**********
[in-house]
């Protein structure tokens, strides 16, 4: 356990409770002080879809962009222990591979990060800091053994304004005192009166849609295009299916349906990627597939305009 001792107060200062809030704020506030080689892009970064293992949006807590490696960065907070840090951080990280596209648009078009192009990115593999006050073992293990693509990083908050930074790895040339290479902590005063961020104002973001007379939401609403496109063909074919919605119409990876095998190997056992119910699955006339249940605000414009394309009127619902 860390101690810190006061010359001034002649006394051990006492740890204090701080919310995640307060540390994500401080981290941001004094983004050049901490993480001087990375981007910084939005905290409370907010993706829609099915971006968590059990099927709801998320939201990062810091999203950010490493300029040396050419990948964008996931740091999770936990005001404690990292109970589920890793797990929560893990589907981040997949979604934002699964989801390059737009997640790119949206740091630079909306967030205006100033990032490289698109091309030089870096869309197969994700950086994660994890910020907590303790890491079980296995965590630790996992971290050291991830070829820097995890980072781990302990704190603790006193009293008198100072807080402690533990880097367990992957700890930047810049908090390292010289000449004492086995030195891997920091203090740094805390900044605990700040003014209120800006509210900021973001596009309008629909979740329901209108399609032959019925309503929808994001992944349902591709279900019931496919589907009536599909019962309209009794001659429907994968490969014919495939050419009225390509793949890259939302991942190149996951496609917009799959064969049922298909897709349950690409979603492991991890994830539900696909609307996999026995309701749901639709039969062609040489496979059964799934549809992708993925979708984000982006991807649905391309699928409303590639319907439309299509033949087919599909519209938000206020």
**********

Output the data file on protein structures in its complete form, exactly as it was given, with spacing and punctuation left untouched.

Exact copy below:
[in-house]
């Protein structure tokens, strides 16, 4: 356990409770002080879809962009222990591979990060800091053994304004005192009166849609295009299916349906990627597939305009 001792107060200062809030704020506030080689892009970064293992949006807590490696960065907070840090951080990280596209648009078009192009990115593999006050073992293990693509990083908050930074790895040339290479902590005063961020104002973001007379939401609403496109063909074919919605119409990876095998190997056992119910699955006339249940605000414009394309009127619902 860390101690810190006061010359001034002649006394051990006492740890204090701080919310995640307060540390994500401080981290941001004094983004050049901490993480001087990375981007910084939005905290409370907010993706829609099915971006968590059990099927709801998320939201990062810091999203950010490493300029040396050419990948964008996931740091999770936990005001404690990292109970589920890793797990929560893990589907981040997949979604934002699964989801390059737009997640790119949206740091630079909306967030205006100033990032490289698109091309030089870096869309197969994700950086994660994890910020907590303790890491079980296995965590630790996992971290050291991830070829820097995890980072781990302990704190603790006193009293008198100072807080402690533990880097367990992957700890930047810049908090390292010289000449004492086995030195891997920091203090740094805390900044605990700040003014209120800006509210900021973001596009309008629909979740329901209108399609032959019925309503929808994001992944349902591709279900019931496919589907009536599909019962309209009794001659429907994968490969014919495939050419009225390509793949890259939302991942190149996951496609917009799959064969049922298909897709349950690409979603492991991890994830539900696909609307996999026995309701749901639709039969062609040489496979059964799934549809992708993925979708984000982006991807649905391309699928409303590639319907439309299509033949087919599909519209938000206020």